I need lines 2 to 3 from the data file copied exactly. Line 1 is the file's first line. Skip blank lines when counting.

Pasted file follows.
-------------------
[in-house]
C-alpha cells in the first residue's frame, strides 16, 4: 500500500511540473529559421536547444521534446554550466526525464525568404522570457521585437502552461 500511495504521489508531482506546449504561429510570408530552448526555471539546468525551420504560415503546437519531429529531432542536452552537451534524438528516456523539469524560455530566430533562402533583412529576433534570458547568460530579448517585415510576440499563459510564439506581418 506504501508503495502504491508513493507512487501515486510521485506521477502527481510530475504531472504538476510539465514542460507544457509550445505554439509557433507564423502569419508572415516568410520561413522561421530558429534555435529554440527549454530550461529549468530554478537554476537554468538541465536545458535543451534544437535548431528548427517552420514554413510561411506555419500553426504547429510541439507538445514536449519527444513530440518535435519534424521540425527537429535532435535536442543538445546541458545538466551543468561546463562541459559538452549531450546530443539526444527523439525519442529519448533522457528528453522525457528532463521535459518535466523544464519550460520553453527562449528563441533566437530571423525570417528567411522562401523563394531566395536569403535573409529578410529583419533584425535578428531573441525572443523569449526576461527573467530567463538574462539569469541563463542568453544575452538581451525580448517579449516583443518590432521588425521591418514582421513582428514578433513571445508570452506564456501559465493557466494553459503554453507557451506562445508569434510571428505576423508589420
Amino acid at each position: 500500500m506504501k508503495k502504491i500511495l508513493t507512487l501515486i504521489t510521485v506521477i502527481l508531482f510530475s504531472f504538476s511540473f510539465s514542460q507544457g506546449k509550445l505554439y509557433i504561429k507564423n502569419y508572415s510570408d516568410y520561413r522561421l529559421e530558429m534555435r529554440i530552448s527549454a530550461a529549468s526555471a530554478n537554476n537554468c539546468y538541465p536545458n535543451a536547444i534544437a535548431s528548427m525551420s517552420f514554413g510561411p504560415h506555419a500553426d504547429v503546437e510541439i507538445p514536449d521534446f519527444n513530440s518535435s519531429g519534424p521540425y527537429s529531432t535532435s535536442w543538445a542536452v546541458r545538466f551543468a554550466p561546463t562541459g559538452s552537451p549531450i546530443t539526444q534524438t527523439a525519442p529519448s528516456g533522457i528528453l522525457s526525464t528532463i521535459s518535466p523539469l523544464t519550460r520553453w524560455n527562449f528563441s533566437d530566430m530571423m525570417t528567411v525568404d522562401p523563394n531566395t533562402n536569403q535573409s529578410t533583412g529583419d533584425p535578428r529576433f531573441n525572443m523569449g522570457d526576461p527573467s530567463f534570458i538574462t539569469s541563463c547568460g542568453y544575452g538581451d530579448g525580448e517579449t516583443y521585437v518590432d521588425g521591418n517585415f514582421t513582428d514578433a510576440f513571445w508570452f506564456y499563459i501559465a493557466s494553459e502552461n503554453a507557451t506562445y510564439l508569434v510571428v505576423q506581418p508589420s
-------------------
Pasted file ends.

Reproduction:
C-alpha cells in the first residue's frame, strides 16, 4: 500500500511540473529559421536547444521534446554550466526525464525568404522570457521585437502552461 500511495504521489508531482506546449504561429510570408530552448526555471539546468525551420504560415503546437519531429529531432542536452552537451534524438528516456523539469524560455530566430533562402533583412529576433534570458547568460530579448517585415510576440499563459510564439506581418 506504501508503495502504491508513493507512487501515486510521485506521477502527481510530475504531472504538476510539465514542460507544457509550445505554439509557433507564423502569419508572415516568410520561413522561421530558429534555435529554440527549454530550461529549468530554478537554476537554468538541465536545458535543451534544437535548431528548427517552420514554413510561411506555419500553426504547429510541439507538445514536449519527444513530440518535435519534424521540425527537429535532435535536442543538445546541458545538466551543468561546463562541459559538452549531450546530443539526444527523439525519442529519448533522457528528453522525457528532463521535459518535466523544464519550460520553453527562449528563441533566437530571423525570417528567411522562401523563394531566395536569403535573409529578410529583419533584425535578428531573441525572443523569449526576461527573467530567463538574462539569469541563463542568453544575452538581451525580448517579449516583443518590432521588425521591418514582421513582428514578433513571445508570452506564456501559465493557466494553459503554453507557451506562445508569434510571428505576423508589420
Amino acid at each position: 500500500m506504501k508503495k502504491i500511495l508513493t507512487l501515486i504521489t510521485v506521477i502527481l508531482f510530475s504531472f504538476s511540473f510539465s514542460q507544457g506546449k509550445l505554439y509557433i504561429k507564423n502569419y508572415s510570408d516568410y520561413r522561421l529559421e530558429m534555435r529554440i530552448s527549454a530550461a529549468s526555471a530554478n537554476n537554468c539546468y538541465p536545458n535543451a536547444i534544437a535548431s528548427m525551420s517552420f514554413g510561411p504560415h506555419a500553426d504547429v503546437e510541439i507538445p514536449d521534446f519527444n513530440s518535435s519531429g519534424p521540425y527537429s529531432t535532435s535536442w543538445a542536452v546541458r545538466f551543468a554550466p561546463t562541459g559538452s552537451p549531450i546530443t539526444q534524438t527523439a525519442p529519448s528516456g533522457i528528453l522525457s526525464t528532463i521535459s518535466p523539469l523544464t519550460r520553453w524560455n527562449f528563441s533566437d530566430m530571423m525570417t528567411v525568404d522562401p523563394n531566395t533562402n536569403q535573409s529578410t533583412g529583419d533584425p535578428r529576433f531573441n525572443m523569449g522570457d526576461p527573467s530567463f534570458i538574462t539569469s541563463c547568460g542568453y544575452g538581451d530579448g525580448e517579449t516583443y521585437v518590432d521588425g521591418n517585415f514582421t513582428d514578433a510576440f513571445w508570452f506564456y499563459i501559465a493557466s494553459e502552461n503554453a507557451t506562445y510564439l508569434v510571428v505576423q506581418p508589420s